Reporters at the State Department badgered spokeswoman Jen Psaki about claims by Code Pink leader Susan ‘Medea’ Benjamin that the U.S. Embassy in Cairo ignored her pleas for help as she faced deportation from Egypt this week.

Psaki denied Benjamin’s accusations of being ignored, saying, “our consular officers in Egypt were in contact with the U.S. citizen and provided all appropriate consular assistance. We, of course – due to privacy considerations, we can’t provide additional details. But I can assure you that our consular officers in Egypt did provide all of the assistance necessary.”

That denial wasn’t good enough with reporters pushing back on Psaki–with one accusing the State Department of bias against Benjamin for her “antipathy” toward former Secretary of State Condoleezza Rice.

Responding to Code Pink’s complaint via Twitter that the State Department lied, Associated Press diplomatic reporter Matt Lee responded by asking Benjamin to sign a Privacy Act waiver so the State Department could release the information about their contacts with her in Egypt.

More…

In response to comments by this writer informing Lee of Benjamin’s background working with the Muslim Brotherhood and helping to overthrow the government of former Egyptian President Hosni Mubarak , Lee said:

In this specific case, am less concerned w/@codepink politics than in allegation that they ignored AmCit request for help

Lee later said:

No matter how distasteful you (or I) may find her views, she is still an American citizen and entitled to consular assistance… I am not defending anything she did or any of her views.”

Transcript of Tuesday’s briefing provided by the State Department.

QUESTION: Can we stay on Egypt?

MS. PSAKI: Sure.

QUESTION: So you’re aware of this little firestorm – or maybe not so little – about the situation involving Medea Benjamin, who is the co-founder or founder of Code Pink —

MS. PSAKI: Mm-hmm.

QUESTION: — being detained at the airport in Cairo? She has made several claims in interviews that both she and her supporters tried frantically to get in touch with people from the Embassy and that no one came, no – or no one helped, both – while she was being abused, beaten up by Egyptian security officials and then deported to Turkey. What can you say about that? Did the Embassy respond to requests for – her request for assistance?

MS. PSAKI: Well, our consular officers in Egypt were in contact with the U.S. citizen and provided all appropriate consular assistance. We, of course – due to privacy considerations, we can’t provide additional details. But I can assure you that our consular officers in Egypt did provide all of the assistance necessary.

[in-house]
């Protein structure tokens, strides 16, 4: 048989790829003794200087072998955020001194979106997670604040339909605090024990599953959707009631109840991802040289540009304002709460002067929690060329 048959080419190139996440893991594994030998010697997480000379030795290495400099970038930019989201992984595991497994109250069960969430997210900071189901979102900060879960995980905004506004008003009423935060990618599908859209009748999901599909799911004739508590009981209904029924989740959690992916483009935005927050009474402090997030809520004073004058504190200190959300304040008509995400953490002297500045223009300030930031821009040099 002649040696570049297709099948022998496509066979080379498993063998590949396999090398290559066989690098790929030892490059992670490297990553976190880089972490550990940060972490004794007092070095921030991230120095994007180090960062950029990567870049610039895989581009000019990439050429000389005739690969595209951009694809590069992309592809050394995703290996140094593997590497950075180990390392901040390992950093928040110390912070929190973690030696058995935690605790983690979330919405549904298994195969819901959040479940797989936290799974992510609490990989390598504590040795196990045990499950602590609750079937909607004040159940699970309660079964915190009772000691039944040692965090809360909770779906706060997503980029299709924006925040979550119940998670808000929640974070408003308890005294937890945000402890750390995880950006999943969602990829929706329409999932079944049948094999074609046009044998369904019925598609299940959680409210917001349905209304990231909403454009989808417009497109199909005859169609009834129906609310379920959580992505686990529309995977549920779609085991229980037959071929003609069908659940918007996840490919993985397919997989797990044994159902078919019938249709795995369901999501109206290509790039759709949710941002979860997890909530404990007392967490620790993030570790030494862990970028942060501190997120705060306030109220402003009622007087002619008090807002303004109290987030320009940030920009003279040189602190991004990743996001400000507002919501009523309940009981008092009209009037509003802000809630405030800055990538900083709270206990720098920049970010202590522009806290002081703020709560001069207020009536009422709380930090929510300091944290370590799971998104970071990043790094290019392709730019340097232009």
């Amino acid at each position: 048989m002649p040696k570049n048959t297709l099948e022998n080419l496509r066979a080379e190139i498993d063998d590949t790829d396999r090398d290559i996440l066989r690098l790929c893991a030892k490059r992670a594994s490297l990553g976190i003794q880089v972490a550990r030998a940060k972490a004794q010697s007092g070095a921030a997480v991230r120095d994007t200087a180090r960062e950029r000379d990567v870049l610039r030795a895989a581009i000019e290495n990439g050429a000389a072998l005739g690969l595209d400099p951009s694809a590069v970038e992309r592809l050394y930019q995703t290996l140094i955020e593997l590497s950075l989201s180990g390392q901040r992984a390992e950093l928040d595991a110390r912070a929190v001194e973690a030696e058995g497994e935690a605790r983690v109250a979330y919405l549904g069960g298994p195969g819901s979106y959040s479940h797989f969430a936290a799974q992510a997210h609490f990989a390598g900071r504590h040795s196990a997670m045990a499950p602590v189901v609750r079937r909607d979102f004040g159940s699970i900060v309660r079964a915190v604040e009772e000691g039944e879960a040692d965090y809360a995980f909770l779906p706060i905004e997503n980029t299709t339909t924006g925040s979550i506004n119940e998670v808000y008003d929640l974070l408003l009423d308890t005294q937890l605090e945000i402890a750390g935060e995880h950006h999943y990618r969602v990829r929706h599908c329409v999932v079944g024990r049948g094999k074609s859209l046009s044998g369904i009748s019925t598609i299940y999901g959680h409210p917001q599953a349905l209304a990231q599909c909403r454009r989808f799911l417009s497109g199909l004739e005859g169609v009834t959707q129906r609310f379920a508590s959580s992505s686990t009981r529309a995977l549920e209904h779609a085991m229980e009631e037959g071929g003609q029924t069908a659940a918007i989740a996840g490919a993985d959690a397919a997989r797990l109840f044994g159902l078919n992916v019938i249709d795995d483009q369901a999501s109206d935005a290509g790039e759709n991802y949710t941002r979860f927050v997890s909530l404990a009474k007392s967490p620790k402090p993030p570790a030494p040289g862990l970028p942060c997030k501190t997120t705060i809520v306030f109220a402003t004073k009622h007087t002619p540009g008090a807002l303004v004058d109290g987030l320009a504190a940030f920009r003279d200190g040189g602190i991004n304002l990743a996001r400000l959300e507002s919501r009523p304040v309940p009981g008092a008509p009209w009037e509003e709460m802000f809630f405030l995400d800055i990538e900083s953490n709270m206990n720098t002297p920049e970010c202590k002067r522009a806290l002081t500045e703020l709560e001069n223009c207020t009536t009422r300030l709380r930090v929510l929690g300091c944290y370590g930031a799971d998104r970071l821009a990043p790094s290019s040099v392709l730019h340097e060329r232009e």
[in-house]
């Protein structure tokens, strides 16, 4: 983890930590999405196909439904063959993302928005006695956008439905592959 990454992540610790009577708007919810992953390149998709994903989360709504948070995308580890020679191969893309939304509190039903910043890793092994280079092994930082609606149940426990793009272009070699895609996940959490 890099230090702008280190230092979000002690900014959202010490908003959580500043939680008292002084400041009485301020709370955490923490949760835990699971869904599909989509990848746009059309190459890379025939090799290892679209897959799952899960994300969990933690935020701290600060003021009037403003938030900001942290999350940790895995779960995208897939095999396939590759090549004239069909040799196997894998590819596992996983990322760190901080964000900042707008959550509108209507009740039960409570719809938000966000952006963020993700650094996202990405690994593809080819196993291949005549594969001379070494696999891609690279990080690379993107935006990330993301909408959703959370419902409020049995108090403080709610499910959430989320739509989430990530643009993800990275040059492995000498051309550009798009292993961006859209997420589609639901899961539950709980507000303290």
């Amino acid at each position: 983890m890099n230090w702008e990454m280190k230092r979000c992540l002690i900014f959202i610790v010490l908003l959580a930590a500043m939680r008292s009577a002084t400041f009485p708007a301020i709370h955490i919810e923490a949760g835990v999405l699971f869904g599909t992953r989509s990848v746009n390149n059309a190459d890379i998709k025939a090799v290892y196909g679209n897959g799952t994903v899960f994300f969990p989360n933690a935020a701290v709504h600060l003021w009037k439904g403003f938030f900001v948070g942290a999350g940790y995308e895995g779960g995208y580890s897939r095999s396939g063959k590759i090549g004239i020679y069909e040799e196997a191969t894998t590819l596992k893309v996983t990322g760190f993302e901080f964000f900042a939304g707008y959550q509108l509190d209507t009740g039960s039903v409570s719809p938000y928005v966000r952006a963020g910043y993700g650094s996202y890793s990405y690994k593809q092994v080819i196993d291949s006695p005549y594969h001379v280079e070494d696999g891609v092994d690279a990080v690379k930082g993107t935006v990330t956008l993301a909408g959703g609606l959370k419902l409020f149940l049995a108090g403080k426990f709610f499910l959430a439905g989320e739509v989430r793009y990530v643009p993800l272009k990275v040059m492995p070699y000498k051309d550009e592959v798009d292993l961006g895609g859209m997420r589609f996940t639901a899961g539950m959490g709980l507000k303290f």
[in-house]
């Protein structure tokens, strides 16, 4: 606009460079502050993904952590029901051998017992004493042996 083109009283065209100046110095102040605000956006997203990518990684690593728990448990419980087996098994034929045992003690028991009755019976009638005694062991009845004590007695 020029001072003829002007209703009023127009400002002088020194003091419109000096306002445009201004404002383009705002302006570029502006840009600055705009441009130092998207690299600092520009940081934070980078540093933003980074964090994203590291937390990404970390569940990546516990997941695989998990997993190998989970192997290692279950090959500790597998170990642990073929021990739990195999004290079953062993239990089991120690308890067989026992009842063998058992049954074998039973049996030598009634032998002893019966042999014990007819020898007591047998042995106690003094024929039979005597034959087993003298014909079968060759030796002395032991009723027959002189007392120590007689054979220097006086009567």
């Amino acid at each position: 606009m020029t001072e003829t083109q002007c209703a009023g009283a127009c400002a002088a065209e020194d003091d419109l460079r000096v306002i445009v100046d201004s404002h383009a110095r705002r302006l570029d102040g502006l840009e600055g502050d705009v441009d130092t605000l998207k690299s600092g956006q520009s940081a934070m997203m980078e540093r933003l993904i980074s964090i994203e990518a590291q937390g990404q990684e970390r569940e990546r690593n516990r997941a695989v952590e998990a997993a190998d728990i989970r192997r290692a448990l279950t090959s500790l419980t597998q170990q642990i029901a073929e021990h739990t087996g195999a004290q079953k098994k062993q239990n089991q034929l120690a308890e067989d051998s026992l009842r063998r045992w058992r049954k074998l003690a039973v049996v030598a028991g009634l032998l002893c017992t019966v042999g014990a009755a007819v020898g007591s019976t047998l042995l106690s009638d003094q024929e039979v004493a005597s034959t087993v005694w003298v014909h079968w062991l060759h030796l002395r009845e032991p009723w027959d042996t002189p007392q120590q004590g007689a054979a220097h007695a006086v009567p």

QUESTION: Well, can – all of the assistance necessary? So what —

MS. PSAKI: All of the assistance —

QUESTION: What did they do?

MS. PSAKI: All of the appropriate consular assistance.

QUESTION: What —

QUESTION: What did they do?

QUESTION: Okay, so what —

MS. PSAKI: I don’t have anything to outline further. Obviously, there are a range of duties or a range of steps that are taken, but I can check with our team and see if there’s more we can provide to all of you.

QUESTION: Okay. And you’re saying that she – that there is – you do not have a Privacy Act waiver from her or authorized representative, which is why you cannot say more?

MS. PSAKI: Correct. Mm-hmm.

QUESTION: Is that – that is correct?

MS. PSAKI: Mm-hmm

QUESTION: Okay. So in the meantime, even if she – you were saying your side of the story or the Embassy’s side of the story is that she was – that there was contact between her and the consular officers and that they did provide all appropriate assistance.

MS. PSAKI: Mm-hmm.

QUESTION: And you are unable to refute her allegation that that’s – that that didn’t happen, that there was no contact, that she waited and waited and waited, and there was —

MS. PSAKI: Well, I —

QUESTION: There was no contact and no assistance —

MS. PSAKI: I think I refuted the fact that there was contact and assistance.

QUESTION: Yes, but you can’t – right. But you can’t refute that with – by saying exactly what they did because you don’t have a Privacy Act waiver. Is that correct?

MS. PSAKI: I will – let me check, Matt, and just see. I know – I understand the interest, obviously. Let me see if there’s more specific details I can provide —

QUESTION: Okay.

MS. PSAKI: — about what we were able to do.

QUESTION: Right. But the – would the – what you were able to do be at all in any way affected by Ms. Benjamin’s well-known political activism or her, at least, past antipathy to former Secretary of State Rice?

MS. PSAKI: In terms of what services we would provide?

QUESTION: In terms of what embassy officials would help her with, or would they ignore her pleas or her distress?

MS. PSAKI: Of course not. Of course not. We provide a broad range of assistance to people from a broad range of backgrounds.

QUESTION: Okay. So can you just check and see if there’s more that is able —

MS. PSAKI: Sure, I’m happy to.

QUESTION: — to be said, because this is kind of exploding up here on the —

MS. PSAKI: No, I understand. I understand. I’ll see if there’s more detail we can provide without a waiver.

QUESTION: Thank you.

 

 

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